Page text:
One thing that always shows up at the Embedded Systems Conference/Design West is chips and lots of them. Everthing from microcontrollers to microprocessors to FPGAs. Here we take a look at the two ends of this spectrum.
- Microchip PIC16F178x
- STmicroelectronics STM32 F0
- Xilinx - FPGA Development Tools
- Renesas RX
- Freescale Kinetis L
- Texas Instruments C66xx Keystone
Also at the show were dev kits and demos for newly released chips like Texas Instrument's 16-bit MSP430FR58xx Wolverine series. The Wolverine has unified FRAM storage subsystem for code and data (see FRAM Microcontroller Targets Low Power Applications).
And now onto the other details.
Microchip added the PIC16F(LF)178X (Fig. 1) to its mid-range PIC microcontroller family. The 32 MHz chips incorporate a 12-bit ADC and an 8-bit DAC along with op amps and high speed, 50 ns comparators. The ADC can be use for mTouch capacitive sensing support.
The new Programmable Switch-Mode Controllers (PSMCs) are based on 16-bit Pulse-Width Modulation (PWM) counters that run up to 64 MHz. They incorporate additional timing capabilities.
The LF version implements Microchip's eXtreme Low Power Technology. They use 32 µA/MHz in active mode and only 50 nA in sleep mode. The PIC16F supports an internal 32 MHz oscillator and is available in 28- and 40-pin packages.
STmicroelectronics STM32 F0
STmicroelectronics' STM32 F0 (Fig. 2) is based on Arm's Cortex-M0 architecture and is priced under $1. It can be an HDMI Consumer Electronics Control (CEC) device.
The 48 MHz STM32 F0 Series has up to 128 Kbytes flash and 20 Kbytes SRAM. Some chips in the family have RAM parity support. There is also a DMA-supported CRC integrity check of flash memory. These features are required for Class B-ready, safety-related applications. Dual watchdog timers are provided as well.
The Cortex-M0 is at the low end of the power and performance spectrum but it delivers 1.6 CoreMarks/MHz. It is very power efficient using only 5µA in stop mode and 2µA in standby mode. The analog peripheral set includes a 12-bit, 1 Msample/s ADC as well as a 12-bit DAC and a pair of comparators. These peripherals use a separate power supply. Capacitive touch support can handle buttons, sliders and wheels.
The digital peripherals include serial ports with IrDA support, a 1 Mbit/s I2C interface plus SPI. The 32-bit timers work with up to 17 capture-compare pins. The timers support PWM and there is separate motor control subsystem for permanent magnet synchronous motors (PMSM).
Xilinx - FPGA Development Tools
Xilinx is now delivering its latest Series 7 FPGAs (see Xilinx Unifies FPGA Line) and FPGAs with hard Cortex-A9 cores (see FPGA Packs In Dual Cortex-A9 Micro). These are now available in development boards like the Virtex-7 VC707 (Fig. 3).
These boards are part of Xilinx's targeted design platforms that have been successful in the past addressing application areas such as video processing. The new Zynq-7000 EPP (Extensible Processing Platform) is getting a boost with its software development tools to address the dual Cortex-A9 cores.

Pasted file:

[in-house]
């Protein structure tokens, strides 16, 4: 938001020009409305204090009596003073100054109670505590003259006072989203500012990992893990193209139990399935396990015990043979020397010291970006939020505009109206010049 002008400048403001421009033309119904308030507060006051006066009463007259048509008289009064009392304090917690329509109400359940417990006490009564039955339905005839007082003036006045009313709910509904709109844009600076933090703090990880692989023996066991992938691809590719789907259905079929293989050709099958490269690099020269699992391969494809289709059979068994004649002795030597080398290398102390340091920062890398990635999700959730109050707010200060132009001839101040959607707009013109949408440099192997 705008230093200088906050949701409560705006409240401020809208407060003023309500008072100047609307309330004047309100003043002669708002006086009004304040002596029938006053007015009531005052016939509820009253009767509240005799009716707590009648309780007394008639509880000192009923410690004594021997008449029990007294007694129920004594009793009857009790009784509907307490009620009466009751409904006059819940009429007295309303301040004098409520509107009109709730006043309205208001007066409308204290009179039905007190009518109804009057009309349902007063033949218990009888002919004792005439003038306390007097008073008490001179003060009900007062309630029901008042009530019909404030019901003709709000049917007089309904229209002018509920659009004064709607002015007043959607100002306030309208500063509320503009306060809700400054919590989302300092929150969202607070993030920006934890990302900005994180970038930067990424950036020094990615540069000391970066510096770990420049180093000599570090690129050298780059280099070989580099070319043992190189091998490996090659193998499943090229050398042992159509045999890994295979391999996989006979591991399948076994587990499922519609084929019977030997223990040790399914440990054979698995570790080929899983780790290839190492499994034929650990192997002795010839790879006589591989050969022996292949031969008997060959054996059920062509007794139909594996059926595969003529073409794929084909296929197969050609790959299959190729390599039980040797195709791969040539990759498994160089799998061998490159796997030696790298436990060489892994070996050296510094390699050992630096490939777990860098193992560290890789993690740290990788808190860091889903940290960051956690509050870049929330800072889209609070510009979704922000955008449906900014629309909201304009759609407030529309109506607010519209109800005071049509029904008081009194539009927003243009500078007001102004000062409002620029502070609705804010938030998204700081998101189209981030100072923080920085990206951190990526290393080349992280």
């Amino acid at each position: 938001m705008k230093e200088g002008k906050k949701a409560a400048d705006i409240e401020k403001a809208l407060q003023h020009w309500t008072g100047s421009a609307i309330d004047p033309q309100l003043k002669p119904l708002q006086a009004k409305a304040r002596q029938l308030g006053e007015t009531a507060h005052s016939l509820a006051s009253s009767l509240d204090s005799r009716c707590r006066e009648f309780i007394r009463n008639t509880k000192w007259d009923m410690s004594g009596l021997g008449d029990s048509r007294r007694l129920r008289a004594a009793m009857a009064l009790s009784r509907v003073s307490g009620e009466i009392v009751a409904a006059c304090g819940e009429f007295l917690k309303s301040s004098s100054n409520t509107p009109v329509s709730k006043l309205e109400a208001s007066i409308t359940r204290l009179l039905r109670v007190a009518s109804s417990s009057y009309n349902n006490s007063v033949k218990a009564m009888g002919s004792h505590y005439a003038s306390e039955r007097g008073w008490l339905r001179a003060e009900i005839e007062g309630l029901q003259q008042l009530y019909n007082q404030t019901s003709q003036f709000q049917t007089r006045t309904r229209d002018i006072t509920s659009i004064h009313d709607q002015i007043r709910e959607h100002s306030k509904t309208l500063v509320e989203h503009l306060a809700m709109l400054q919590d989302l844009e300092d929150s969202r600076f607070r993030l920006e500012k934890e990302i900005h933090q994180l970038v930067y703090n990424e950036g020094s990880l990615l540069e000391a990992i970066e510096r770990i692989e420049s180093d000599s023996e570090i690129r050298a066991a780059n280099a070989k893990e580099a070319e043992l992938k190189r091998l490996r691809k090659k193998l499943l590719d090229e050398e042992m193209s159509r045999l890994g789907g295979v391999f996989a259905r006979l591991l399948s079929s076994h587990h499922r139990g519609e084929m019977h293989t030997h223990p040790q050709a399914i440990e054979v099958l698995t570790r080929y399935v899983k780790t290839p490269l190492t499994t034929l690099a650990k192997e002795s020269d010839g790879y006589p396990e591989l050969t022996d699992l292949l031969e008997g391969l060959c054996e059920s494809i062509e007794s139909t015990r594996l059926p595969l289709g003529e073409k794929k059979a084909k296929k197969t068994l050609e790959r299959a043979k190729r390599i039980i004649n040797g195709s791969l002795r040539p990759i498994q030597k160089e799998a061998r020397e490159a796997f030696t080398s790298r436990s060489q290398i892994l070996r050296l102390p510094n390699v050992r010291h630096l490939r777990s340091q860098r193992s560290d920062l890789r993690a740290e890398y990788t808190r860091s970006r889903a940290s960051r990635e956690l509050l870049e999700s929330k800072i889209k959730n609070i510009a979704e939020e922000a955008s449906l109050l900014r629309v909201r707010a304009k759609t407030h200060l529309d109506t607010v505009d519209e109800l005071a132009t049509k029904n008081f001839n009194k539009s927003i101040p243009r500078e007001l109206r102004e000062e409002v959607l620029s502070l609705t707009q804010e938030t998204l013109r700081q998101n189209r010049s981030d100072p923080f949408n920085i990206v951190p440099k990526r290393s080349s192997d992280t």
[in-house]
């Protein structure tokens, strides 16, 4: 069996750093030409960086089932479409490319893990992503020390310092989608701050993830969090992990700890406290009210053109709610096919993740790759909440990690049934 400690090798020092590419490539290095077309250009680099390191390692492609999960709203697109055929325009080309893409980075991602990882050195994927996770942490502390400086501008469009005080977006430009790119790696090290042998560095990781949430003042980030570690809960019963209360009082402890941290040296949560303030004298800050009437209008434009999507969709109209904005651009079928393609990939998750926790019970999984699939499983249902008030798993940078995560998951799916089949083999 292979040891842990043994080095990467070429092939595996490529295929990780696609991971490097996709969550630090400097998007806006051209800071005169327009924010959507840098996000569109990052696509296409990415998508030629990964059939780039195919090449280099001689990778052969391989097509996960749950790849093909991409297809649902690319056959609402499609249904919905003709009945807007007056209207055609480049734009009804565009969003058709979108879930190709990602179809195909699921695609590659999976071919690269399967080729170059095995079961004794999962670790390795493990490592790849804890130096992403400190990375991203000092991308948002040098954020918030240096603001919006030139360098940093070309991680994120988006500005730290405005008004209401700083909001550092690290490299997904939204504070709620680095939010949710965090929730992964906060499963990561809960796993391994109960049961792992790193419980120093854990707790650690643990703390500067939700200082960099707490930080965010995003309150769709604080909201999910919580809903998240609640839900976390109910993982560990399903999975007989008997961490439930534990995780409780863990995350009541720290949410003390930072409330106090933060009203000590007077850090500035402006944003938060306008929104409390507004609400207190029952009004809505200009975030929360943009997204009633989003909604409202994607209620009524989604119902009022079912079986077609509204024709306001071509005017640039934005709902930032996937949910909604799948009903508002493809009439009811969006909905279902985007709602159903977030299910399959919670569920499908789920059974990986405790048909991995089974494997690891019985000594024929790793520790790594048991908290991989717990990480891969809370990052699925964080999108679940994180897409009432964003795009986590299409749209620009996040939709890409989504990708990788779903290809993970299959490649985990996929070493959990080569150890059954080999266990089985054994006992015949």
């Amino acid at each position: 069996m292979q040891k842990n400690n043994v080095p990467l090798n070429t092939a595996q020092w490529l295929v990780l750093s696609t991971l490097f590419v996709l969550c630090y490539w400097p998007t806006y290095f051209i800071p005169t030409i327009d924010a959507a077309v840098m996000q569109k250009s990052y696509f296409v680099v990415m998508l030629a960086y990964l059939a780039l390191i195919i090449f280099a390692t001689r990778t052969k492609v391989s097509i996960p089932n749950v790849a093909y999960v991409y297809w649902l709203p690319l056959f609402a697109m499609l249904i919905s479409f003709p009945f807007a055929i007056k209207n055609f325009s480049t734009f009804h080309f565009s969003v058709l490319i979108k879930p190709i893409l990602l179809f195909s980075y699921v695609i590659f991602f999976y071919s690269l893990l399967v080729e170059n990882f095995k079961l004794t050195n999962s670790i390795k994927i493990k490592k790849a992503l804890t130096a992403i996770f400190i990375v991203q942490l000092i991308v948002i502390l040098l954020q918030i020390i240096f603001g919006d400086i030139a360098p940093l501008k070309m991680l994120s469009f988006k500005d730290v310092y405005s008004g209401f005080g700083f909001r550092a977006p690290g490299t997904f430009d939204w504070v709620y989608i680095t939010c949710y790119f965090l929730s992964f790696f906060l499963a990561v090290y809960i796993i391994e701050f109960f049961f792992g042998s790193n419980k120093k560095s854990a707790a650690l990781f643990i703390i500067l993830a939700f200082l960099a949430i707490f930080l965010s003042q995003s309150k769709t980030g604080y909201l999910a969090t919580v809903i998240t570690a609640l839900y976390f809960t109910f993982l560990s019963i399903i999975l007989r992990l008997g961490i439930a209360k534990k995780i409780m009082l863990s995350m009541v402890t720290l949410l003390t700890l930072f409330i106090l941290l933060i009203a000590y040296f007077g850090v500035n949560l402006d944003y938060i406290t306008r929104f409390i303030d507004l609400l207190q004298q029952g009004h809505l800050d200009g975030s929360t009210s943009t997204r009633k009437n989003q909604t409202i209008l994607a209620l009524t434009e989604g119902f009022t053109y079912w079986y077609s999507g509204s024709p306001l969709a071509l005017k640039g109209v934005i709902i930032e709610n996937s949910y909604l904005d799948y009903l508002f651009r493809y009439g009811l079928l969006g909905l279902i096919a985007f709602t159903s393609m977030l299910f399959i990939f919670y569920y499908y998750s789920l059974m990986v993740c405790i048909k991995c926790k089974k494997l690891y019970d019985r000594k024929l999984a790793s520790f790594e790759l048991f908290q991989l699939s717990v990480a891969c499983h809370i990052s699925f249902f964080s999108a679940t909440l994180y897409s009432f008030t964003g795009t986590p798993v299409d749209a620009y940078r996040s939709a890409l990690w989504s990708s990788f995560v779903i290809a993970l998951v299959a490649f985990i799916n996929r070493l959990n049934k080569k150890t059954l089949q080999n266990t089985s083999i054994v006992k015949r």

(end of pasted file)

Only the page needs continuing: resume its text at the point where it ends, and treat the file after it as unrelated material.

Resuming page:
Renesas Electronics was talking about its new RX62G (Fig. 4). It is designed for applications that need high-accuracy and effective digital control such as motor control and digital power supplies. The 32-bit family delivers 165 Dhrystone MIPS (DMIPS) performance at 100 MHz and features high-resolution timers with 312.5 picosecond resolution.
The chips feature a single precision, floating point unit (FPU) and DSP functionality. It has a pair of 12-bit ADCs and an additional 20-channel, 10-bit ADC with a minimum conversion time of 1 µs. The three ADCs can be timer triggered to sample three phase inputs simultaneously. The 16-bit PWM timer and MTU3 multifunction timer is designed for motor control applications. A single RX62G can control up to three 3-phase motors simultaneously. The RX62G series is pin-compatible with the RX62T series
Freescale Kinetis L
Freescale's Kinetis L series (Fig. 5) extends the product family into the low cost, low power arena using Armâ€™s Cortex-MO+ architecture that improves upon the Cortex-M0 architecture. The both use the same instruction set but the new architecture adds features like a trace buffer for debugging. It also has a faster, single-cycle I/O interface.
The Kinetis L uses the same Thumb-based instruction set as the Cortex-M0. This subset of the instruction sets is implemented on the higher-end Arm architectures, including the other Kinetis Cortex-M4 chips.
The minimum Cortex-M0+ footprint is only 12k gates. It employs a two-stage pipeline with a two-cycle branch turnaround. The instruction fetch has been optimized to minimize flash memory access and to reduce power requirements. It is definitely going to be a challenge to 8- or 16-bit microcontrollers.
The KL0x series is pin-compatible with Freescale's own 8-bit S08 line. The KL1x series is pin-compatible with the Cortex-M4 Kinetis series.
Texas Instruments C66xx Keystone
Texas Instruments has been showing off two families of its C66xx Keystone architecture. The high end, 28nm Keystone II targets base stations and incorporates accelerators for this application area. At this show the C6654, C6655 and C6657 took center stage (Fig. 6). These 40nm devices target mobile devices were cost and power are key design factors.
The TMS320C665x DSPs come in a compact 21mm by 21mm by 2.9mm package. They are available in versions that handle -55C for applications like automotive and avionics. The Serial RapidIO links can be used to connect the DSPs to other processors in a fabric such as a radar system.
The chips deliver a fixed point score of 80 GMACs/core and floating point score of 50 GFLOPs/core. The single core, 850 MHz C6654 uses 2W while the 1 GHz, single core C6655 uses 2.5W. The 1 GHz, dual core C6657 uses 3.5W. These chips skip the hardware accelerators designed for base stations but retain the ones for telephony.